As a comprehensive privacy act, the Uniform Personal Data Protection Act (UPDPA) focuses not on specific types of data, but on the conduct of the “controllers” and “processors” who maintain data, a step closer to the consumer preferences identified in Schmit and Kum’s work. As of July 6, the draft UPDPA includes a revision that makes “generalized research” a “compatible data practice.” The Act defines generalized research as “the use of personal data to discover insights related to public health, public policy, or other matters of general public interest and does not include use of personal data to make a prediction or determination about a particular data subject.” The revision is in response to June comments from Schmit, Kum, and Larson to the ULC urging that the Act take into account public-health concerns. This is a positive development, but some public-health concerns remain:

But the UPDPA does not remove all obstacles to appropriate research. By making generalized research a “compatible data practice,” the Act requires that businesses collecting data and planning to share it with researchers must disclose that fact to consumers in their privacy policies. Also of concern is that the UPDPA lacks clarity about the extent to which businesses could cooperate with university and non-profit organizations attempting to develop public-health interventions. For example: Assuming research already identifies a connection between purchasing a certain product and a certain public-health issue, could a university or non-profit cooperate with a retailer to reach out to customers who might be affected by the issue? It’s not clear. Finally, because of the nature of the Act, it permits an industry or category of data user to convene stakeholders to develop a voluntary consensus standard (VCS)—a kind of publicly debated industry standard that the state attorney general reviews and approves—that clarifies what data disclosures and uses are permitted.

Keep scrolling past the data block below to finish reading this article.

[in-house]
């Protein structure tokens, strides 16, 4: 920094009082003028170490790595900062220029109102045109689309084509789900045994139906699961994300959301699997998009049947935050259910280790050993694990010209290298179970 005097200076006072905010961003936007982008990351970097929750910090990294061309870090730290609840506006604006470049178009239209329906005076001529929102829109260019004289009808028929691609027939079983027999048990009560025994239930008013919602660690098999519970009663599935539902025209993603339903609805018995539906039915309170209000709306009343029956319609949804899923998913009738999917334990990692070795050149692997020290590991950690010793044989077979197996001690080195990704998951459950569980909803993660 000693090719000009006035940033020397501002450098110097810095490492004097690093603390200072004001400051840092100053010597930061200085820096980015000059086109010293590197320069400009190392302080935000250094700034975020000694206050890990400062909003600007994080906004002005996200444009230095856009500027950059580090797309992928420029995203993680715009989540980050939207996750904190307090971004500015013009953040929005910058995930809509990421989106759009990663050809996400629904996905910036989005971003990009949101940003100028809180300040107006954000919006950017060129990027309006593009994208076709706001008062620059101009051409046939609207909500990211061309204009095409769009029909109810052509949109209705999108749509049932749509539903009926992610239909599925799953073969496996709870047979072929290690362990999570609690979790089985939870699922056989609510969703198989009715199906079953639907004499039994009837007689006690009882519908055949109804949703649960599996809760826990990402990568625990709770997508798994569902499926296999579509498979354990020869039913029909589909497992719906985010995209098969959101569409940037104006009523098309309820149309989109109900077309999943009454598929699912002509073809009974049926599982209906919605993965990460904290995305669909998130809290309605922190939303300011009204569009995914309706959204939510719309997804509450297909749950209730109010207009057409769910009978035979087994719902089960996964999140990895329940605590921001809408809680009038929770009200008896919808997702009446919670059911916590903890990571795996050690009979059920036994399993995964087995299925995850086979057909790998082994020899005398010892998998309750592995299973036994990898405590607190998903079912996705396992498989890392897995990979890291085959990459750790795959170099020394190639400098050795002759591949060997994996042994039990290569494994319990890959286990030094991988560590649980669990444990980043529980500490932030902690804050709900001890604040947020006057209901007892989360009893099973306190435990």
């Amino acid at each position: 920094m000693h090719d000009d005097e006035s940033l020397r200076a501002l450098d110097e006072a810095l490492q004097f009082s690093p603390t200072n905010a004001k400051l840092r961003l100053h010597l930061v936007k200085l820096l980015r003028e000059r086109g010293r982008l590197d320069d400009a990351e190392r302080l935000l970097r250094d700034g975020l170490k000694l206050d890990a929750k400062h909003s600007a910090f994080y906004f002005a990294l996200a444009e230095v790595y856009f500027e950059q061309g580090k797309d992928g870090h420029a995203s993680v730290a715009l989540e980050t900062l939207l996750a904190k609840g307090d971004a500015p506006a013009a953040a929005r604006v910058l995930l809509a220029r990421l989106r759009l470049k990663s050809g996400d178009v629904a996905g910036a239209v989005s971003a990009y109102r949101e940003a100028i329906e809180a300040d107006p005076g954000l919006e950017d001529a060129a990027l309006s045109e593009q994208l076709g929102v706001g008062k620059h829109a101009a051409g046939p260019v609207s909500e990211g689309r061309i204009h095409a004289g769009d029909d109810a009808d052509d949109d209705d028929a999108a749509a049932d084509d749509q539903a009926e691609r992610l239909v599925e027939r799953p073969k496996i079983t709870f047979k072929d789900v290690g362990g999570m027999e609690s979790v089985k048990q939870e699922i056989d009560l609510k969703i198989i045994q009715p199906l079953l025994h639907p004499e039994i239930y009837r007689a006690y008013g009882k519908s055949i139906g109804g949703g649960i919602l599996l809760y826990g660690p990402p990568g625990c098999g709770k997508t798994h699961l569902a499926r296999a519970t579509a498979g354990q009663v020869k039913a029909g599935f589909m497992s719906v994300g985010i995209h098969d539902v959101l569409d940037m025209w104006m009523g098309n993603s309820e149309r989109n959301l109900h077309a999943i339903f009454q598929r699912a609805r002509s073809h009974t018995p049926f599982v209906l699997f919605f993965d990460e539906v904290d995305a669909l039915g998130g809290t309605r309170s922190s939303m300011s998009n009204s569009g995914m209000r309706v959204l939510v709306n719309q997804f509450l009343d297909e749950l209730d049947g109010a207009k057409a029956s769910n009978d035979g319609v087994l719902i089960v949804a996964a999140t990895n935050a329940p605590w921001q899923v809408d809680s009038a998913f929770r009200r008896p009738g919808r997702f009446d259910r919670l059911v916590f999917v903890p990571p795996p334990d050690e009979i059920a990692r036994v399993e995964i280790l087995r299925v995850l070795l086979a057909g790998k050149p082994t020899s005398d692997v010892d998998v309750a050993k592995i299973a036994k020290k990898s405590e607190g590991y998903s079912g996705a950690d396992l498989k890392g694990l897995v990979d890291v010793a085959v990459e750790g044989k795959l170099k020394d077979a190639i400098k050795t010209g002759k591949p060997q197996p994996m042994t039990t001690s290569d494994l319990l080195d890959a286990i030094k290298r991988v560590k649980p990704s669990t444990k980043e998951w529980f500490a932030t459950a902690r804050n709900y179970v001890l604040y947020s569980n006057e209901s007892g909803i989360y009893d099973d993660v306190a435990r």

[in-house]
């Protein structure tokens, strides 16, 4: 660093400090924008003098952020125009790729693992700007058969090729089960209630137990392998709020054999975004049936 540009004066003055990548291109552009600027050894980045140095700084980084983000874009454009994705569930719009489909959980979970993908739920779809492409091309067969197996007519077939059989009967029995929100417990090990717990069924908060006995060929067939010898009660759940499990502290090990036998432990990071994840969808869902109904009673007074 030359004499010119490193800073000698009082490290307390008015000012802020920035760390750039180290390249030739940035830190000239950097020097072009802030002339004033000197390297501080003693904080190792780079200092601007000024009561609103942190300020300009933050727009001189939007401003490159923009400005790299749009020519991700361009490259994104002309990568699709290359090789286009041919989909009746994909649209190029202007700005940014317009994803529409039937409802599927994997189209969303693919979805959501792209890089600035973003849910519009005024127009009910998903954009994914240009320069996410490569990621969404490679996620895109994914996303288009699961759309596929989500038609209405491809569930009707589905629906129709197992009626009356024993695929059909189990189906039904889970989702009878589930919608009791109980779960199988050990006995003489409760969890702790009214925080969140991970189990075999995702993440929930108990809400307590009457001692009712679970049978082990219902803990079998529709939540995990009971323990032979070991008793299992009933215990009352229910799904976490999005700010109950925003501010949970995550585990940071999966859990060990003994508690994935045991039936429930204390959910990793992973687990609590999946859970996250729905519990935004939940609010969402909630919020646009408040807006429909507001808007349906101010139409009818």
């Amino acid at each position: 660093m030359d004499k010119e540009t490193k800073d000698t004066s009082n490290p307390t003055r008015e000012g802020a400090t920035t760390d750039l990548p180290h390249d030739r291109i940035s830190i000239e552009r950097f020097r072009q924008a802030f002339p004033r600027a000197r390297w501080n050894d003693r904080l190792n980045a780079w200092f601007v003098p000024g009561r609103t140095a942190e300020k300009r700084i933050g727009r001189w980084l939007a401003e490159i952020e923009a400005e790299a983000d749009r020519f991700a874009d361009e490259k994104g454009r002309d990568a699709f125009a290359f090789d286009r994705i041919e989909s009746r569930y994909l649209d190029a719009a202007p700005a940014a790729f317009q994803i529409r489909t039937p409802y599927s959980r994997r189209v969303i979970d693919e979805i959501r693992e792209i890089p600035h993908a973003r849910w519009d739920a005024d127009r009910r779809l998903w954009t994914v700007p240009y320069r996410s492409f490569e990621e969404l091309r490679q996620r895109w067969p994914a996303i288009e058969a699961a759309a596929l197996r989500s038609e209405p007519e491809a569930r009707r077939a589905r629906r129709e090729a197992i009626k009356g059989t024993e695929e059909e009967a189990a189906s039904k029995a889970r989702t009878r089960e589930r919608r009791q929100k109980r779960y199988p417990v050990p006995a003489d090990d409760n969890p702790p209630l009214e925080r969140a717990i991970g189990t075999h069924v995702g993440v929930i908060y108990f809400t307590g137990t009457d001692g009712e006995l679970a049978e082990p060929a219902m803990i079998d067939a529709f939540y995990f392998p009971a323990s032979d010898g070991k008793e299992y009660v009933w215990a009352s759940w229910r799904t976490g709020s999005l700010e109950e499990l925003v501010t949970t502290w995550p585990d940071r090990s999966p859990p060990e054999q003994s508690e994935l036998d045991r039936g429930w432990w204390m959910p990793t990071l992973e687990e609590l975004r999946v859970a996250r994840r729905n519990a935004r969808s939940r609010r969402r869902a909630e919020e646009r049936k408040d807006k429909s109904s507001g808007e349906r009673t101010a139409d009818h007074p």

Action items for public-heath researchers and professionals include:

  • Public-health (and other) researchers will need to engage in awareness campaigns to get businesses to include this kind of data practice in their privacy policies so researchers can access the data. 
  • Public-health professionals should seek revisions to the UPDPA as it is actually enacted in states to ensure these public-health interventions are permitted. 
  • Public-health professionals may wish to develop one or more VCSs to permit them to make appropriate use of personal data for public-health research and interventions. 

With questions and comments on these recommendations, contact Brian Larson (mob: 612-703-8814, or Cason Schmit (

The authors are grateful for research support from a Texas A&M University Triads for Transformation (T3) grant and the Texas A&M Population Informatics Lab.

Topics: Texas A&M, faculty and staff, Texas A&M Law, faculty